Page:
Facebook Pixel

Cardiac Device Won't Help Some Heart Failure Patients

Rate This

Heart failure patients treated with a device that synchronizes pumping in the heart's ventricles showed no improvement in exercise capacity, researchers report.

The results were presented Tuesday at a late-breaking clinical trial session at the American Heart Association's annual meeting, in Orlando, Fla., and were expected to be published in the Dec. 13 print issue of the New England Journal of Medicine.

Cardiac Resynchronization Therapy (CRT) devices are surgically implanted and deliver electrical impulses to both ventricles at the same time, making both chambers contract simultaneously and thereby improving pumping efficiency.

While current guidelines support using CRT in patients with moderate to severe heart failure, this study aimed to see if the device could benefit patients outside those recommended parameters.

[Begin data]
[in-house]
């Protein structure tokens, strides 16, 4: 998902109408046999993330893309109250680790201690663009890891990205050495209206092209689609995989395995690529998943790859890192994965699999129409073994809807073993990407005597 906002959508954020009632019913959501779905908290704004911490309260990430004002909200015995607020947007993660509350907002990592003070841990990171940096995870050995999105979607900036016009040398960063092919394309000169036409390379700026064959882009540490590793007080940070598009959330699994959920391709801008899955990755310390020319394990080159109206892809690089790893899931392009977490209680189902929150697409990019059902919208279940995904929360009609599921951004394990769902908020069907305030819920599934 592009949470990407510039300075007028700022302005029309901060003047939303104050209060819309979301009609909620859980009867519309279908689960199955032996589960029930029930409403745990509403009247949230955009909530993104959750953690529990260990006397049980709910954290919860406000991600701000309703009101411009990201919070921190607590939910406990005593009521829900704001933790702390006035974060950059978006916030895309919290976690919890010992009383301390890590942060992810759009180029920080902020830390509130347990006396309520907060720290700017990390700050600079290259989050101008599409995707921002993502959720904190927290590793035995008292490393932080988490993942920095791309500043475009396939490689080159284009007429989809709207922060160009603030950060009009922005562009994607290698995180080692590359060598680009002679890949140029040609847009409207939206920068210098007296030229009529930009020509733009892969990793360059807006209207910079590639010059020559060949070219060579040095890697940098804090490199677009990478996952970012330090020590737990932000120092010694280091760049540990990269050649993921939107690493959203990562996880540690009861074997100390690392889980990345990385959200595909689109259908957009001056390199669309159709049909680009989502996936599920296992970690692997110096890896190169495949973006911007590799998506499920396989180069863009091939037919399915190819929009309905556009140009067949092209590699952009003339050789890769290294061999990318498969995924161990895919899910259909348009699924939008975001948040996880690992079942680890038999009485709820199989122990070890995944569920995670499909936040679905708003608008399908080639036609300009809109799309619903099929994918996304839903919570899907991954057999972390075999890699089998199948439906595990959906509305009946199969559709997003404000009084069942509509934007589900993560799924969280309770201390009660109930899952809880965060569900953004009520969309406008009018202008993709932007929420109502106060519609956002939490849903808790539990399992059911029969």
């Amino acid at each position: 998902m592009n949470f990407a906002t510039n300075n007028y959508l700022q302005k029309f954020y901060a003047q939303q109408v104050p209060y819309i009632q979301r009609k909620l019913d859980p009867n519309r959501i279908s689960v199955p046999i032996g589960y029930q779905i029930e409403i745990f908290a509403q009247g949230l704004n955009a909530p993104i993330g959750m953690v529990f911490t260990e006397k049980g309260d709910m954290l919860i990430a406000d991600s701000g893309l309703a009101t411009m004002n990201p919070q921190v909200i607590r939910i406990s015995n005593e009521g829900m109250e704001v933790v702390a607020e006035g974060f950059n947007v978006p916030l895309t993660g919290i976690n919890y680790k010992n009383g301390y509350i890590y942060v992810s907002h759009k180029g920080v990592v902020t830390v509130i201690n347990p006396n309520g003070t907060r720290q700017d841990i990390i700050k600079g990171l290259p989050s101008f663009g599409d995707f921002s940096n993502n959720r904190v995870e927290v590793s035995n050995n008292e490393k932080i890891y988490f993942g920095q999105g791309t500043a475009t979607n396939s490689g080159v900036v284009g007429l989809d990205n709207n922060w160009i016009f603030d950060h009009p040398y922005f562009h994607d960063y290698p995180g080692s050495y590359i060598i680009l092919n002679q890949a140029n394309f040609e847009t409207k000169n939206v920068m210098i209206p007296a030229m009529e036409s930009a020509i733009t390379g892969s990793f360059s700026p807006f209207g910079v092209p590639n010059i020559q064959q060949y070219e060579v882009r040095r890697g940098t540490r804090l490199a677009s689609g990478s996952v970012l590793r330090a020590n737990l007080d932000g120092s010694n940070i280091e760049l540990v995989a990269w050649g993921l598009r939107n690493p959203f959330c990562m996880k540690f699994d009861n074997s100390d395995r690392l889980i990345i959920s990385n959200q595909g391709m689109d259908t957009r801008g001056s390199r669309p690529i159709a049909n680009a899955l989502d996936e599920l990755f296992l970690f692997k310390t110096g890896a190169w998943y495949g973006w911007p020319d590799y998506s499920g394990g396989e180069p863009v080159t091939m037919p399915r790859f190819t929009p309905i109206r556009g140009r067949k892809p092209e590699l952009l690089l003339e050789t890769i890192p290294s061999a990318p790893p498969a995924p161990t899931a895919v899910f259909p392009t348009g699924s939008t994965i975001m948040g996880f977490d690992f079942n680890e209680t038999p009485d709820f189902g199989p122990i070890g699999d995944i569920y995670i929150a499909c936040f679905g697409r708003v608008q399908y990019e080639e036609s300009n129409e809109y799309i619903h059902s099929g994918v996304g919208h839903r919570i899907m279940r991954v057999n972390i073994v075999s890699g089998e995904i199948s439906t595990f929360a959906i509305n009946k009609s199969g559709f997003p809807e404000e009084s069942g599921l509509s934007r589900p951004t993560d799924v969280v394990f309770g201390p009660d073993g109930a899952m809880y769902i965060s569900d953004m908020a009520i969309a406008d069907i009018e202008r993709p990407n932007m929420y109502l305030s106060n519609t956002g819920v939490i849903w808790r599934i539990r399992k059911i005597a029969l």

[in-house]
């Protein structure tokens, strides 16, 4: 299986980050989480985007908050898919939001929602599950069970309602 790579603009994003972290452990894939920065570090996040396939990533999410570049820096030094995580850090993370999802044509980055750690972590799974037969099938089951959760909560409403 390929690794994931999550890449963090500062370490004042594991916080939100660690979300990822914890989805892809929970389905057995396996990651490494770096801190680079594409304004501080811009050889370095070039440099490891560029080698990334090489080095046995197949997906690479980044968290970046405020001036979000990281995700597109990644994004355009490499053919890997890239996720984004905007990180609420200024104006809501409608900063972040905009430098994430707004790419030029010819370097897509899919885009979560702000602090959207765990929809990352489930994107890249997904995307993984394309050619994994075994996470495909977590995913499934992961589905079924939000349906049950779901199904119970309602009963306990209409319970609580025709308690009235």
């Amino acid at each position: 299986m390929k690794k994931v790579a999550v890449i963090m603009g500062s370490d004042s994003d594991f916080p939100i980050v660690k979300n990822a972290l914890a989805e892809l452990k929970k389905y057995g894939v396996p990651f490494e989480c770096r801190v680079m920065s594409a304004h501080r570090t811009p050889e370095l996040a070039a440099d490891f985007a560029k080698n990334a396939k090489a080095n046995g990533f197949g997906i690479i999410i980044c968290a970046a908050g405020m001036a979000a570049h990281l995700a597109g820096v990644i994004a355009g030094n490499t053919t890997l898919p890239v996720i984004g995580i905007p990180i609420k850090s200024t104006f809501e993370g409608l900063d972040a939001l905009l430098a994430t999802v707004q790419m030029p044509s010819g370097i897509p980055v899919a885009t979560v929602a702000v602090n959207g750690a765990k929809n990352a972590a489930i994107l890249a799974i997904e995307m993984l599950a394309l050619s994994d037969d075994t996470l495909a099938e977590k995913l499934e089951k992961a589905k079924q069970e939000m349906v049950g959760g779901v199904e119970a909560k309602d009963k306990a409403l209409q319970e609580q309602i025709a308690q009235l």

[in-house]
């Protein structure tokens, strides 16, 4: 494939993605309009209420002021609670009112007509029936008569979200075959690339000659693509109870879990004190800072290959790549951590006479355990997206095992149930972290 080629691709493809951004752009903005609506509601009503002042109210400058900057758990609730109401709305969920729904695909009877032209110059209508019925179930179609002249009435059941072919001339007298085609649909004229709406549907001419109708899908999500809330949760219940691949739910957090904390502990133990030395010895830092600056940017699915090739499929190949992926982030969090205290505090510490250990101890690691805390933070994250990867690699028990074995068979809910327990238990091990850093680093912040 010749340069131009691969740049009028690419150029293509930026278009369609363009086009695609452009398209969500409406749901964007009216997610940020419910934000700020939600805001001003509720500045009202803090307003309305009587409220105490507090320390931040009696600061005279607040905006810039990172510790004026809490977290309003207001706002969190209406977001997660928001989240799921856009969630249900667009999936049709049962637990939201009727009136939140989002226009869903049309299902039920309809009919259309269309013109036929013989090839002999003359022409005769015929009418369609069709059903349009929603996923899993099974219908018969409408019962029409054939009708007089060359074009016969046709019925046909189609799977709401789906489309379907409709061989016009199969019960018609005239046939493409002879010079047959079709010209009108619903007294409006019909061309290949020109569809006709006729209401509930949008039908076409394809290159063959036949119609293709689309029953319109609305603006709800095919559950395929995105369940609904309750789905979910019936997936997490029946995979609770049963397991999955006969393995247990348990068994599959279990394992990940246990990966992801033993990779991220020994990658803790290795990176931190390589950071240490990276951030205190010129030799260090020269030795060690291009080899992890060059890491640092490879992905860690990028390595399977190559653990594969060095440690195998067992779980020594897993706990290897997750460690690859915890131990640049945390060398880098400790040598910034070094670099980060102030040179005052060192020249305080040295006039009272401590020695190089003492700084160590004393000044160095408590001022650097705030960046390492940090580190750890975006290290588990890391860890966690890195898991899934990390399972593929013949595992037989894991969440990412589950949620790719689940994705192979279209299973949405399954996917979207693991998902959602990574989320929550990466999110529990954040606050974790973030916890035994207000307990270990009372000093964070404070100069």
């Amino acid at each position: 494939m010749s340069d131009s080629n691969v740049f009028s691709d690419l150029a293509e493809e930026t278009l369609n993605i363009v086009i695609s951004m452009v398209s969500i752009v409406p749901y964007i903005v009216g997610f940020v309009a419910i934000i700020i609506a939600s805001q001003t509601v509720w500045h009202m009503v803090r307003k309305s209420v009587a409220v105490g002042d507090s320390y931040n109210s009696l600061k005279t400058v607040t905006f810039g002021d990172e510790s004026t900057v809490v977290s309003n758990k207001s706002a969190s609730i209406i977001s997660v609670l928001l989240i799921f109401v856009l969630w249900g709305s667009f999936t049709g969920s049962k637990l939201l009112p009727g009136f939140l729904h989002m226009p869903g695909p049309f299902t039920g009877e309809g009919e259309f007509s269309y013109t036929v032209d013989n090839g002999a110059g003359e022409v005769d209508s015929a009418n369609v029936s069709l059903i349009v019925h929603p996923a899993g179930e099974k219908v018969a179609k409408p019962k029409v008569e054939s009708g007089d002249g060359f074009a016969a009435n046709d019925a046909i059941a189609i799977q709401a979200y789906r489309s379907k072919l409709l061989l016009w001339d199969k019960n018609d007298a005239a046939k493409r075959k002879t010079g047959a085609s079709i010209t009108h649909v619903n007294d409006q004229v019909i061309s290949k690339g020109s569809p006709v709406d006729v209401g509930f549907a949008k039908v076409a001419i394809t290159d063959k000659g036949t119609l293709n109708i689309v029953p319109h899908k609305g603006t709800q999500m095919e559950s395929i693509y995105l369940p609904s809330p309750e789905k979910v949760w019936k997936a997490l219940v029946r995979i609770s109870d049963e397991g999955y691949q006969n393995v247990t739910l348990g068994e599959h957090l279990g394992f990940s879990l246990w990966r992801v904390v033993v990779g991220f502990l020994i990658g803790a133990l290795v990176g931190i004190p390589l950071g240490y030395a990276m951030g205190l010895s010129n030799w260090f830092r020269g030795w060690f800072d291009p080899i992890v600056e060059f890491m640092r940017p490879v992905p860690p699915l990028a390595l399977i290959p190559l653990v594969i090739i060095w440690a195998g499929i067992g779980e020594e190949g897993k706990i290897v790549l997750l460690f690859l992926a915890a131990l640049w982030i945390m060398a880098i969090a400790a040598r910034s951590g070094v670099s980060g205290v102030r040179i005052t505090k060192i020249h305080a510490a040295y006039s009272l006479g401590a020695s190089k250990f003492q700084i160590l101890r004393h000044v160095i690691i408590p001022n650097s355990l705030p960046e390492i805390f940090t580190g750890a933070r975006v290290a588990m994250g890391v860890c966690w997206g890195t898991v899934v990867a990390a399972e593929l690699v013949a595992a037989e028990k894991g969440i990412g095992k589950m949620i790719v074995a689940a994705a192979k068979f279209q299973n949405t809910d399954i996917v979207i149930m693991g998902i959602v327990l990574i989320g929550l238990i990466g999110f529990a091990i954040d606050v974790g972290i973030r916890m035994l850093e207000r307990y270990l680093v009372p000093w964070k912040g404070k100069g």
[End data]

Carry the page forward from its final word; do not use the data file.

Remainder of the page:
For this trial, 172 heart failure patients were randomly assigned to receive treatment with CRT or not.

Those treated with CRT showed no significant improvement in exercise capacity as measured by peak oxygen consumption. Some symptoms did improve, but quality-of-life scores and results of the six-minute hall walk test did not change significantly, the researchers reported.

"There was no significant difference in the change in peak oxygen consumption between the treatment group and the control group during cardiopulmonary testing," Dr. John Beshai, study lead author and director of pacemaker and defibrillator services in the division of cardiology at the University of Chicago, said at a news conference Tuesday. "Further research is necessary," he said.

The trial was funded by St. Jude Medical, which makes the CRT device.

For more information, visit www.americanheart.org
Copyright © 2007 ScoutNews, LLC. All rights reserved.

Add a CommentComments

There are no comments yet. Be the first one and get the conversation started!

Enter the characters shown in the image.
By submitting this form, you agree to EmpowHER's terms of service and privacy policy

Heart Disease

Get Email Updates

Heart Disease Guide

Have a question? We're here to help. Ask the Community.


Health Newsletter

Receive the latest and greatest in women's health and wellness from EmpowHER - for free!